About a year and a half ago I graced the cover of DigBoston for its 5 Drink Minimum issue. My outing included the Shanghai Club, which no one probably remembers because it closed down a few weeks after I gave it my blistering review. And while it wasn’t a huge titan that I was able to fell with my written word, the place was pretty culturally appropriative, so I still like to think of that 5 Drink as one of the times my writing made a difference.
Jokes aside, most of you reading this have likely followed this column from its accidental birth nearly four years ago. My dear friend and former Dig editor JPat Brown puts it thusly:
With their asymmetric haircut and ratty Cat Flag T-shirt, Emily had the appearance of somebody with Strong Opinions About Things, so I asked them if they’d be interested in sharing those with the reading public. And oh yeah, I need to get this to design in the next hour, so please share those opinions as quickly as possible.
They farted out something about gender, I came up with Free Radical as a placeholder title, and the rest is herstory.
Herstory, indeed, includes calling out state representatives, standing up to Olympic bullies, spreading the gospel of cyclist rights, questioning “end of homelessness” exaggerations, and many more musings on oppression of all kinds. As I prepare to hand over the reins of this column, I’m glad to know that it resonated with at least some of you. I know this because you’ve told me, and all I can say is, thank you for making it matter, even a little bit.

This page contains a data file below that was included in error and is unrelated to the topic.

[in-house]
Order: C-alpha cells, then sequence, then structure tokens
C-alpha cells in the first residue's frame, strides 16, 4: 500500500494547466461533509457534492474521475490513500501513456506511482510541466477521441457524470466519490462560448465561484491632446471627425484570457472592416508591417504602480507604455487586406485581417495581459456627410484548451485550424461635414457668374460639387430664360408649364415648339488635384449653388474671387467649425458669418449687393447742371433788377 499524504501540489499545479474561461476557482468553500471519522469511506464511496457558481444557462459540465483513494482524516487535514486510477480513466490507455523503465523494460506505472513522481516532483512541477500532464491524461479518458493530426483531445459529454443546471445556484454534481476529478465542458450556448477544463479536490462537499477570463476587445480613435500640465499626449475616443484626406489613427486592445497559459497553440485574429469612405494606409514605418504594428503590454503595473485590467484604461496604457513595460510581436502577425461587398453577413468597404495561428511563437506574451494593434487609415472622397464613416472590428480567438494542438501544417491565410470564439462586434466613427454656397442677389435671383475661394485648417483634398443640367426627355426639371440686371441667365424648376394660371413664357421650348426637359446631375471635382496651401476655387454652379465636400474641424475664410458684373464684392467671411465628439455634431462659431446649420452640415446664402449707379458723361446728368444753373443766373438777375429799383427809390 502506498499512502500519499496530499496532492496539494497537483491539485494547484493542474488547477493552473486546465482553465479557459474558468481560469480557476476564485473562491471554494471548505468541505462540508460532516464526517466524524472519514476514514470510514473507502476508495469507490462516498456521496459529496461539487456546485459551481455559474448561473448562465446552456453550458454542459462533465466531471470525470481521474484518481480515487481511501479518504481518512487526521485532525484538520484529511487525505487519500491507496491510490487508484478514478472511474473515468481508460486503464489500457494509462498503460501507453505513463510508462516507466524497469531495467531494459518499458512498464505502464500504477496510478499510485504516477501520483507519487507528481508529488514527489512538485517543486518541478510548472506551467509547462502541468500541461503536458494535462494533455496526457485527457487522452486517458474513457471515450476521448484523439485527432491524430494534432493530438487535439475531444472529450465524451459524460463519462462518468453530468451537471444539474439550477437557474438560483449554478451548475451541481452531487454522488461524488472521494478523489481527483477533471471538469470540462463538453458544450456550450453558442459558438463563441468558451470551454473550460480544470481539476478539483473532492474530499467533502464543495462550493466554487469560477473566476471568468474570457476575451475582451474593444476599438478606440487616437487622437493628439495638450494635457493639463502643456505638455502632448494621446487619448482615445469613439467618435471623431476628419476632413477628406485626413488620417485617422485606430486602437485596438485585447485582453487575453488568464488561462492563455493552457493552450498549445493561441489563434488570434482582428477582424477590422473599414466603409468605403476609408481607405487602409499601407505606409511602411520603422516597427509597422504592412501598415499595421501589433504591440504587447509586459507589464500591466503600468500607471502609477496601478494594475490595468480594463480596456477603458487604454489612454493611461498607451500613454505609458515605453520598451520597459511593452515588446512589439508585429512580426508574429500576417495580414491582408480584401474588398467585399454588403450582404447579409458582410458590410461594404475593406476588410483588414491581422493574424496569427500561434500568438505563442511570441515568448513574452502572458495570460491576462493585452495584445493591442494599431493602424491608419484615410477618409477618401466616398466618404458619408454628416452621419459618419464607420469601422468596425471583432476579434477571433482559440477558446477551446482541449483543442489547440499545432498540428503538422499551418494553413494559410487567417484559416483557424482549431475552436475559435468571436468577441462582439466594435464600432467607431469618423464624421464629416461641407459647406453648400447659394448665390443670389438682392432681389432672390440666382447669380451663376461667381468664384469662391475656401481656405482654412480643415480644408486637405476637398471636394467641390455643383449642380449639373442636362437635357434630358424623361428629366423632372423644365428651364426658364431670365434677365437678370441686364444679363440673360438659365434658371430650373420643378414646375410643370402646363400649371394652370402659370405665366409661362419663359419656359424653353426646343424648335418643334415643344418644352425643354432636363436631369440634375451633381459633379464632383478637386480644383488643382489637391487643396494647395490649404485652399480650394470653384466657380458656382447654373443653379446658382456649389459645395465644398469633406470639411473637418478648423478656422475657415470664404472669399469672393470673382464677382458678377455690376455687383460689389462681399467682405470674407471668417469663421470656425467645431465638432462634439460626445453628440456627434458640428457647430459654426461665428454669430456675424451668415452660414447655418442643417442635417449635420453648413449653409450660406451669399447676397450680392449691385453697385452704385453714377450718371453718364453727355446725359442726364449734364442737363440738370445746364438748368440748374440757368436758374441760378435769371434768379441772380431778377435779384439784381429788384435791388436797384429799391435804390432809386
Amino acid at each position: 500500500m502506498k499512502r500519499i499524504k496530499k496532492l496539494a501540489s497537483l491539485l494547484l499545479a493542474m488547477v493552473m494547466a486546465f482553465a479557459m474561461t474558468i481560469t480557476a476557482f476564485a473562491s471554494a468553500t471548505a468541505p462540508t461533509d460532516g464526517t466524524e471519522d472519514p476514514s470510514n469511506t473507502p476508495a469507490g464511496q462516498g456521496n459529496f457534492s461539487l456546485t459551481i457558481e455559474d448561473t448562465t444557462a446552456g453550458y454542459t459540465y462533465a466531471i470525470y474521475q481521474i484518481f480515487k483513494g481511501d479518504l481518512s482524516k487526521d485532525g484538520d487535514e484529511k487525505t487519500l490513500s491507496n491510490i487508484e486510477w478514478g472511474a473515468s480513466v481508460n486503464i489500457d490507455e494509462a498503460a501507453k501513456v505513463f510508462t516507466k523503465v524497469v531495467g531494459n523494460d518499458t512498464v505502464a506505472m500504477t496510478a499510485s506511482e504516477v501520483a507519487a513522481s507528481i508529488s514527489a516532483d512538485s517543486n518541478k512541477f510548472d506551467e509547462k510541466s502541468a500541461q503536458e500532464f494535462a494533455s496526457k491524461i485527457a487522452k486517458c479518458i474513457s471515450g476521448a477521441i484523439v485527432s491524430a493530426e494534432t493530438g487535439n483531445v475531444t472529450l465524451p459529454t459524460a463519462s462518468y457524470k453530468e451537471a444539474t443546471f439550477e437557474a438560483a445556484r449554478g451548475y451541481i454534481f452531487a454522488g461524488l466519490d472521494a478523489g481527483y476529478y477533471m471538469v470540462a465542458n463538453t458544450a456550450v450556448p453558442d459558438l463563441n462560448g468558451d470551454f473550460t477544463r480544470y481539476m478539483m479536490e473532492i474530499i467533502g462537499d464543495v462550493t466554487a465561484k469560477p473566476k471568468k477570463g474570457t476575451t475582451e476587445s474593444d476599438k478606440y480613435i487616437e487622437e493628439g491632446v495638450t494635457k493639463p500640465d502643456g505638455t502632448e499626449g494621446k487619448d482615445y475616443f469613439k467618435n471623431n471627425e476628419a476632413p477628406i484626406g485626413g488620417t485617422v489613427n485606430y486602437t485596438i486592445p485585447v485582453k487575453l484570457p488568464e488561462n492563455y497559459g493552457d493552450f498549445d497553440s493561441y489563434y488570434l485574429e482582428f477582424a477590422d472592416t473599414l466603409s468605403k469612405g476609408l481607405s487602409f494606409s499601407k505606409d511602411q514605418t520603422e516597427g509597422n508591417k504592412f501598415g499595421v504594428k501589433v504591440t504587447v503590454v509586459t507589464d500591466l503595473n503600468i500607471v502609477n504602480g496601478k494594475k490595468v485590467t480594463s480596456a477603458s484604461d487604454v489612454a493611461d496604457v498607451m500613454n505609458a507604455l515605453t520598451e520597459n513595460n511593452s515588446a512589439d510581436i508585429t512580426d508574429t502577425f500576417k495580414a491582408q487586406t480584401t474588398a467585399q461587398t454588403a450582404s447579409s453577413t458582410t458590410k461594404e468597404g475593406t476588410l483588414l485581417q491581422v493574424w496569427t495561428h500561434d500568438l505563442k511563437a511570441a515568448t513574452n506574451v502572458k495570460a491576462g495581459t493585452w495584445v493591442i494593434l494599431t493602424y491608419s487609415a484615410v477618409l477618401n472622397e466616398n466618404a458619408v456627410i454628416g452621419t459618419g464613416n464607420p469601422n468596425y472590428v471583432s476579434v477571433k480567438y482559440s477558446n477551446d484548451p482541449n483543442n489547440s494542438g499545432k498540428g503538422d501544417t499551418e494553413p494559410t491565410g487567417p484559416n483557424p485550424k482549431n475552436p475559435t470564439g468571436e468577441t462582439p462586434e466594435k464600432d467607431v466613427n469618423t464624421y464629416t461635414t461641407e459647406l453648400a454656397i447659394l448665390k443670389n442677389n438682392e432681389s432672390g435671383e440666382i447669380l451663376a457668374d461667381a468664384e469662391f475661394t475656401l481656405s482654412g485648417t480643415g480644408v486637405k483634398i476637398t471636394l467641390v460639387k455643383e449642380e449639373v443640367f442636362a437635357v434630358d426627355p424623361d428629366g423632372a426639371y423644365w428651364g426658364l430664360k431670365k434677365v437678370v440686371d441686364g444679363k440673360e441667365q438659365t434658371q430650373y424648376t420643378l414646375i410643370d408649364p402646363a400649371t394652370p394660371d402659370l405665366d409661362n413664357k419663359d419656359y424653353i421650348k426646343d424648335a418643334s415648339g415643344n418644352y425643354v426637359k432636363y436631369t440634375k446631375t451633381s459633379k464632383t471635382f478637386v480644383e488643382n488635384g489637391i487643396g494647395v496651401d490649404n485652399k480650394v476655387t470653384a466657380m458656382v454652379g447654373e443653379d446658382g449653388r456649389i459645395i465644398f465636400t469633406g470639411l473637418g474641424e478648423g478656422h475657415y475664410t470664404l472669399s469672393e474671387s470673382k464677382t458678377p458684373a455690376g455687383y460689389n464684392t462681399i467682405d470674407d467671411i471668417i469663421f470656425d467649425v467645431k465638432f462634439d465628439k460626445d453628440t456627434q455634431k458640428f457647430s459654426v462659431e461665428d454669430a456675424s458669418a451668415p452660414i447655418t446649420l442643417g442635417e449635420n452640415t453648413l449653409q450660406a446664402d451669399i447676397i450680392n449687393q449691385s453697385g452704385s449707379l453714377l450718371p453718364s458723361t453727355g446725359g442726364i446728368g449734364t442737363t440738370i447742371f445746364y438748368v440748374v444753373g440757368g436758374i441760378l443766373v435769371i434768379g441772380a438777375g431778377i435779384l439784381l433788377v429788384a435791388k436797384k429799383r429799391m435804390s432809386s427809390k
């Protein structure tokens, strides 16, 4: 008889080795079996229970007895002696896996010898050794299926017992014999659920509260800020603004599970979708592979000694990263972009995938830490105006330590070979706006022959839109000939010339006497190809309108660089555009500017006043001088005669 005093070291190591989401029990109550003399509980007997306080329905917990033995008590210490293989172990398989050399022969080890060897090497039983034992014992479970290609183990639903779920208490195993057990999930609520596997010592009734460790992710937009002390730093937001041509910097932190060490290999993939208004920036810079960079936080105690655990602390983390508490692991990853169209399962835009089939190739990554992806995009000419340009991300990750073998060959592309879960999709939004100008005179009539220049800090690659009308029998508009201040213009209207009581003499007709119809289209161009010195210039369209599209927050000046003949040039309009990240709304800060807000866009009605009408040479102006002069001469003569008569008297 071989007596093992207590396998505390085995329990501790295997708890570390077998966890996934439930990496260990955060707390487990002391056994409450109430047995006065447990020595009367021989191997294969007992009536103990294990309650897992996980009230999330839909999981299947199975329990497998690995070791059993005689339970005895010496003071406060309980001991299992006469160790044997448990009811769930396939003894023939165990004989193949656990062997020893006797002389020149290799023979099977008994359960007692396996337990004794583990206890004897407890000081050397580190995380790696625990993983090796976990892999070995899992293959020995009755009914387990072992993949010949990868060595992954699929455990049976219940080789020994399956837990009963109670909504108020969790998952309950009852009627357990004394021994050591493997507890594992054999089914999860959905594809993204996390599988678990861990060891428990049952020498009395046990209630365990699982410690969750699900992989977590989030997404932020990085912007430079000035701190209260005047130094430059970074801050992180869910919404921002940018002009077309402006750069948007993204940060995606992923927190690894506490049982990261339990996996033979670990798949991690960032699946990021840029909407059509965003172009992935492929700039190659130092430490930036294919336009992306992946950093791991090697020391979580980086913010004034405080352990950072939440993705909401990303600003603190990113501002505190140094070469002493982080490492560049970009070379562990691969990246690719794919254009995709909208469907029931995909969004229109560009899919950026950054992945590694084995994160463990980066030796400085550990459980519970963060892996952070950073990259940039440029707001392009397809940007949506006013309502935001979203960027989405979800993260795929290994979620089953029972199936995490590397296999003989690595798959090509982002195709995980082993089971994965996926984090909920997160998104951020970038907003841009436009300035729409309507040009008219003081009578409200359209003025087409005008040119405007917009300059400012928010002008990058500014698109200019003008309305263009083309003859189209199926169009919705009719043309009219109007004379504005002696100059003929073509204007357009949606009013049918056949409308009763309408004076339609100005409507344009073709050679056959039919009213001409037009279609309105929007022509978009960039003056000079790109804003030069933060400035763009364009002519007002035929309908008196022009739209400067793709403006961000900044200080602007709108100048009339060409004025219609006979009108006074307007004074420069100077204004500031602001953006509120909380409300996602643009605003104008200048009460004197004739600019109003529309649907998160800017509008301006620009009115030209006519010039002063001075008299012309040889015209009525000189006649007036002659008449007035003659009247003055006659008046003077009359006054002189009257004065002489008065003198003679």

I’ll soon be setting off for an internship at the Marshall Project, the now Pulitzer Prize-winning news organization covering the nation’s criminal justice system. Its mission—“to create and sustain a sense of national urgency about the U.S. criminal justice system”—has fostered a necessary conversation about a troubling industry. Pushing the conversation has always been what I wanted this column to do, so I hope that I can carry that with me.
I’ll end on this thought: This city needs more daring journalism. I’m glad this column has allowed me to shine a light, however small, on the ills that plague the city. But we need more voices like mine, and more willingness to take risks. (A shout-out to my colleagues at BINJ for actually taking the plunge.) If we are going to salvage any bit of this city for those who aren’t in tech, development, or big pharma, then we need a chorus. So here’s to the future of Free Radical, and the many other voices I hope sing through it.